Colonial Discourse and the Suffering of Indian American Children Book Cover.webp

Colonial Discourse and the Suffering of Indian American Children is now published after academic peer-review and available through open access.

In this book, we analyze the psycho-social consequences that Indian American children face after they are exposed to the school textbook discourse on Hinduism and ancient India. We show that there is an intimate connection―an almost exact correspondence―between James Mill’s ( a prominent politician in Britain and head of the British East India Company) colonial-racist discourse and the current school-textbook discourse. Consequently, this archaic and racist discourse, camouflaged under the cover of political correctness, produces in the Indian American children the same psychological impact as racism is known to produce: shame, inferiority, embarrassment, identity confusion, assimilation, and a phenomenon similar to racelessness where the children dissociate from the tradition and culture of their ancestors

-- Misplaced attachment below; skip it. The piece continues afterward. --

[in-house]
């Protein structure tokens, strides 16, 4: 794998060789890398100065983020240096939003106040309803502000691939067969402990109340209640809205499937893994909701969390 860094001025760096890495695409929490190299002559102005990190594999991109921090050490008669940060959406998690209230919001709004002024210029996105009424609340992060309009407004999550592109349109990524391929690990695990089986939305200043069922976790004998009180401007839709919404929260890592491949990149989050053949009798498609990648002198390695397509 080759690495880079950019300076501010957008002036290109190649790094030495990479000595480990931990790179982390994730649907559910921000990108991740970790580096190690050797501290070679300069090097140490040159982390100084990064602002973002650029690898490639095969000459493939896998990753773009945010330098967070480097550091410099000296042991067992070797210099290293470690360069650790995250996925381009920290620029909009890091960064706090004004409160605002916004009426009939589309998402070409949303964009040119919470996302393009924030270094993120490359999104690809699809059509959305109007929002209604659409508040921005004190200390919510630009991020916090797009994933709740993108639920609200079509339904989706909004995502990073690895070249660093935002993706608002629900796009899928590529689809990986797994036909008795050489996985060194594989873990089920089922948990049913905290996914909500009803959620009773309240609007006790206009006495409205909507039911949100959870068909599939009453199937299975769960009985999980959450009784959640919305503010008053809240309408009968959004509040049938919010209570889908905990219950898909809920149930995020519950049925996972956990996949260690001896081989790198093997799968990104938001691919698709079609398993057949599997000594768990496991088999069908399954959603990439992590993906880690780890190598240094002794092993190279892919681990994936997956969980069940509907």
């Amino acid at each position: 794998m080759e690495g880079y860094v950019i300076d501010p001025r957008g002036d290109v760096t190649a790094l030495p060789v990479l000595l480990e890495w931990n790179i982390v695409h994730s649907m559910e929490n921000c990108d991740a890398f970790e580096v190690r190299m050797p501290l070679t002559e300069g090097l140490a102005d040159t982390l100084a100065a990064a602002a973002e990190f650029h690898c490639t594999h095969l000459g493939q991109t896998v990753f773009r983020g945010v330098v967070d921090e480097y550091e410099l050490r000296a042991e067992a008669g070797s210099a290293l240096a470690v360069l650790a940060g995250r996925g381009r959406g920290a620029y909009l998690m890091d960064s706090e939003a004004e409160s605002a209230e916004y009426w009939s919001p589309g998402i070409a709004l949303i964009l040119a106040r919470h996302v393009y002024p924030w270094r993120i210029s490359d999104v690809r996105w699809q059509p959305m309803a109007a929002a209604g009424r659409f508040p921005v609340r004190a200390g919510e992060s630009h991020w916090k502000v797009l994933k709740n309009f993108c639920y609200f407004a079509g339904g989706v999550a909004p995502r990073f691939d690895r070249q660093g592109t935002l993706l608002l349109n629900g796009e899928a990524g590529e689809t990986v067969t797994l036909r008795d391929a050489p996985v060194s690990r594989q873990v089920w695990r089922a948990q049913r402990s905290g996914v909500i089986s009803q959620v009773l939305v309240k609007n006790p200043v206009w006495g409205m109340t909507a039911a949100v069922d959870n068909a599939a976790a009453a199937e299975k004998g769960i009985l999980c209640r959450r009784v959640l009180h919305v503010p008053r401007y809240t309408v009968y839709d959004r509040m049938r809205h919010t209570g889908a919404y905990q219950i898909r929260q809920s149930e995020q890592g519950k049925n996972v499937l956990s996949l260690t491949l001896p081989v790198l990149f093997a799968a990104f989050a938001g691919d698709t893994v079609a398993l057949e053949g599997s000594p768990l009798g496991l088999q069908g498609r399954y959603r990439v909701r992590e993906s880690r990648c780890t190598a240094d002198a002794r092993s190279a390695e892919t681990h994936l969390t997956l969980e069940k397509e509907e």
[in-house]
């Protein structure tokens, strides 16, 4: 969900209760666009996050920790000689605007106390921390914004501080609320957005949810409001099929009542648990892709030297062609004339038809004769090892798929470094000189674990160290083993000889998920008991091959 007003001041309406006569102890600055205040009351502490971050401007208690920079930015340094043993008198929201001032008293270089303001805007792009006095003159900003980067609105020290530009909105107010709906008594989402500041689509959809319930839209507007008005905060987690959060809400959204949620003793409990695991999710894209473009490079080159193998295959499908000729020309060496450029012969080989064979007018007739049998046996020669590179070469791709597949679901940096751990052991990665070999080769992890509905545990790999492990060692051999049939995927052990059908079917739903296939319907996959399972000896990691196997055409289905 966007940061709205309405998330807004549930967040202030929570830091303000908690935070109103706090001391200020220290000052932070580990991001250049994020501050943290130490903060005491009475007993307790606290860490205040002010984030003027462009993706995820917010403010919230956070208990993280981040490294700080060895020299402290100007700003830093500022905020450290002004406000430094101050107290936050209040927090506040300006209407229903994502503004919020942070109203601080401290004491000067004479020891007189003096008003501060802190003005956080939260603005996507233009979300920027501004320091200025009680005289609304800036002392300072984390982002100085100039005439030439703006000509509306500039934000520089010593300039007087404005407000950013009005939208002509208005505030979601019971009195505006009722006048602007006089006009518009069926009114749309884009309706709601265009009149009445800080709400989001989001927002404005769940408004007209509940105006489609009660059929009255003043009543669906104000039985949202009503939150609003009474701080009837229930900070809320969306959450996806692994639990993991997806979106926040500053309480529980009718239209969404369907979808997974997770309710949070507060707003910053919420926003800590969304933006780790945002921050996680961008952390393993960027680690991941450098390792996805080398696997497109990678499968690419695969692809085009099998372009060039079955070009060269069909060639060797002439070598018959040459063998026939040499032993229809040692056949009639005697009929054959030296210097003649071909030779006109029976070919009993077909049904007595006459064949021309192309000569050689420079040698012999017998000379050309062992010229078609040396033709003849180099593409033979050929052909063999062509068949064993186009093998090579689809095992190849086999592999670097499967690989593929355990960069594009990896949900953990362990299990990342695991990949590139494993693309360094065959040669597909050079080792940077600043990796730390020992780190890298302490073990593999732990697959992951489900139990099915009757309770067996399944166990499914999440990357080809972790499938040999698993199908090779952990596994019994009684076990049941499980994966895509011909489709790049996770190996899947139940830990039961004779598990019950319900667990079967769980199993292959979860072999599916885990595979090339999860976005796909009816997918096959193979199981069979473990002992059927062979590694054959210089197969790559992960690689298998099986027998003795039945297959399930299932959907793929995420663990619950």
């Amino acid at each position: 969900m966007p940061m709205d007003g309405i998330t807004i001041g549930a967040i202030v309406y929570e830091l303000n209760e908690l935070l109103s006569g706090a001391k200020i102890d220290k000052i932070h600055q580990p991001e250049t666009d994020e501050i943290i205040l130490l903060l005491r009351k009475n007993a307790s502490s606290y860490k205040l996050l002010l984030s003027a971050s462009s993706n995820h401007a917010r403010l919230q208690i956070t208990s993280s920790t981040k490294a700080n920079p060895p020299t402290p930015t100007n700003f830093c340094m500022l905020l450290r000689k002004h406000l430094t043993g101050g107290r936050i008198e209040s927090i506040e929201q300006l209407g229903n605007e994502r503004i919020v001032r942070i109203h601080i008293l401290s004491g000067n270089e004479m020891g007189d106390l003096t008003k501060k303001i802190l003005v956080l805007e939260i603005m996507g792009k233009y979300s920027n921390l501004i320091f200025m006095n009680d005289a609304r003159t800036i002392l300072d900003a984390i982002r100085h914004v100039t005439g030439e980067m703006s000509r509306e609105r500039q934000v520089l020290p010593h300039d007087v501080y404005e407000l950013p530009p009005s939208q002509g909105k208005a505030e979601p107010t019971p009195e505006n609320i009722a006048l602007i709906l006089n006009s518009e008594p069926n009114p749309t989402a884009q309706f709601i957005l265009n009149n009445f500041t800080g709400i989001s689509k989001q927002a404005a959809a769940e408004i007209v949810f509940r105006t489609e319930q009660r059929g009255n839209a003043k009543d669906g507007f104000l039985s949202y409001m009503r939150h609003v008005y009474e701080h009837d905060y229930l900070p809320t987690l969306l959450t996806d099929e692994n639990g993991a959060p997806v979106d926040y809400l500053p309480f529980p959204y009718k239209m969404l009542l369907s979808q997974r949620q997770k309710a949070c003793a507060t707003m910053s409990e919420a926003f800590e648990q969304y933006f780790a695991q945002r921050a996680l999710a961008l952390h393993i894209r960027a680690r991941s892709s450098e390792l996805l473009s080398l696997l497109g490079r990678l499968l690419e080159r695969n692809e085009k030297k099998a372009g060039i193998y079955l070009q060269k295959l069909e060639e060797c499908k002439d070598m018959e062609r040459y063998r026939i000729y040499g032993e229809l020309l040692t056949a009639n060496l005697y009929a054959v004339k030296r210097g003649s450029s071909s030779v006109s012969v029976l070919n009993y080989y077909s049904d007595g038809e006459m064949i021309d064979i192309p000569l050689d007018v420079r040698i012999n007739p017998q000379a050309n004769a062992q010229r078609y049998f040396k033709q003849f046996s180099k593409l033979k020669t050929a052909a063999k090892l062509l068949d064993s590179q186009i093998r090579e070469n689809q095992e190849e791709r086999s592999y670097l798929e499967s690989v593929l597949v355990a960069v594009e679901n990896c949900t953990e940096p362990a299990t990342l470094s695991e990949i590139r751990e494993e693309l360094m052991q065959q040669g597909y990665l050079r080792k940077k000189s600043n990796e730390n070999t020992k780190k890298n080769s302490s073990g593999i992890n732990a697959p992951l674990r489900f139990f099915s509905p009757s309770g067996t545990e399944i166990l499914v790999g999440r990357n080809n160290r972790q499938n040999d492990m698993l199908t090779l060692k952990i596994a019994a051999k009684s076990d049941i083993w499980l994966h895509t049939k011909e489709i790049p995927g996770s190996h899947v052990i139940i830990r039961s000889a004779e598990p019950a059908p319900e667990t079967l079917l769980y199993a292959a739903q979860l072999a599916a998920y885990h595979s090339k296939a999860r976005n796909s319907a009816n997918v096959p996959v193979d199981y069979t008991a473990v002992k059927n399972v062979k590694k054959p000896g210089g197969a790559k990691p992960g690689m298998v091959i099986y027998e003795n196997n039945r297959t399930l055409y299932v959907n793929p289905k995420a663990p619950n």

This book is an outcome of 4 years of rigorous research as a part of our ongoing commitment at Hindupedia to challenge the representation of Hindu Dharma within Academia.


From Hindupedia, the Hindu Encyclopedia

By Swami Harshananda

Baka-dālbhya literally means ‘Baka, a descendant of Dalbha’.

Baka-dālbhya has been mentioned in three different manners in several ancient scriptures. It is unclear whether these references pertain to a single person or to multiple people.

Baka-dālbhya as per Chāndogya Upaniṣad[edit]

The Chāndogya Upaniṣad mentions one Baka-dālbhya, as a sage who had realized the prāṇa[1] through the singing of the udgītha (a part of the sāma hymn). He was the udgātṛ priest in the sacrifice performed by the Naimiśīyas and successfully got them what they wanted[2].

Baka-dālbhya as per Jaminiya Upaniṣad Brāhmana[edit]

The Jaminiya Upaniṣad Brāhmana states that Baka-dālbhya restrained Indra from harming the Ajakeśins (members of a particular family)[3].

Baka-dālbhya as per Vāmanapurāna[edit]

The Vāmanapurāna gives the story of a sage Baka-dālbhya who was about to destroy, the kingdom of a ruler, Dhṛtarāṣṭra by name, through a sacrifice. Dhṛtarāṣṭra meanwhile realized his mistake of slighting the sage once. He then made amends to rectify for the mistake and pleased the sage and got back all that he had lost[4] .


  1. The chief vital air in the body and the deity presiding over it
  2. Chāndogya Upaniṣad 1.2.13
  3. Jaminiya Upaniṣad Brāhmana 1.9.2
  4. Vāmanapurāna chapter 39
  • The Concise Encyclopedia of Hinduism, Swami Harshananda, Ram Krishna Math, Bangalore

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